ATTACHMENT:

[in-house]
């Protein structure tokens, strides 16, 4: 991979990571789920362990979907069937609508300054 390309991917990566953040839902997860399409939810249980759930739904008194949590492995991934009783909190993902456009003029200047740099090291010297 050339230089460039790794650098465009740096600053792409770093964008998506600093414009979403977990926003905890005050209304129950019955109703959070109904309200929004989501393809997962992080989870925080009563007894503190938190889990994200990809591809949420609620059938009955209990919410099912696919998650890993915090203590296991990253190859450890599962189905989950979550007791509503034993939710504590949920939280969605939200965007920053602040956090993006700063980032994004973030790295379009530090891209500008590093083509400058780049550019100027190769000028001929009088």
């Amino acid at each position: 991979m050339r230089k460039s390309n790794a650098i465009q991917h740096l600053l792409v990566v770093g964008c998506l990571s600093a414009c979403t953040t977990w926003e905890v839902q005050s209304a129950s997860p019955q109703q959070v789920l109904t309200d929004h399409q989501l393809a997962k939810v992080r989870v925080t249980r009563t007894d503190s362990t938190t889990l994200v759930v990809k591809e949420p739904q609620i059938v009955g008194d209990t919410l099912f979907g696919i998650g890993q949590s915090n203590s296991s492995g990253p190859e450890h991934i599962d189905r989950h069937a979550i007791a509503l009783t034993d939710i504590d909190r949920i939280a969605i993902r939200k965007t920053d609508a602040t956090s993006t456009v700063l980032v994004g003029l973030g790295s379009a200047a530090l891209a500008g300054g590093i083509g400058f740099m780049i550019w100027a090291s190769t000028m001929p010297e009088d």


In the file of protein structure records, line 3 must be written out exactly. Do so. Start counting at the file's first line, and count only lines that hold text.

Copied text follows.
């Amino acid at each position: 991979m050339r230089k460039s390309n790794a650098i465009q991917h740096l600053l792409v990566v770093g964008c998506l990571s600093a414009c979403t953040t977990w926003e905890v839902q005050s209304a129950s997860p019955q109703q959070v789920l109904t309200d929004h399409q989501l393809a997962k939810v992080r989870v925080t249980r009563t007894d503190s362990t938190t889990l994200v759930v990809k591809e949420p739904q609620i059938v009955g008194d209990t919410l099912f979907g696919i998650g890993q949590s915090n203590s296991s492995g990253p190859e450890h991934i599962d189905r989950h069937a979550i007791a509503l009783t034993d939710i504590d909190r949920i939280a969605i993902r939200k965007t920053d609508a602040t956090s993006t456009v700063l980032v994004g003029l973030g790295s379009a200047a530090l891209a500008g300054g590093i083509g400058f740099m780049i550019w100027a090291s190769t000028m001929p010297e009088d």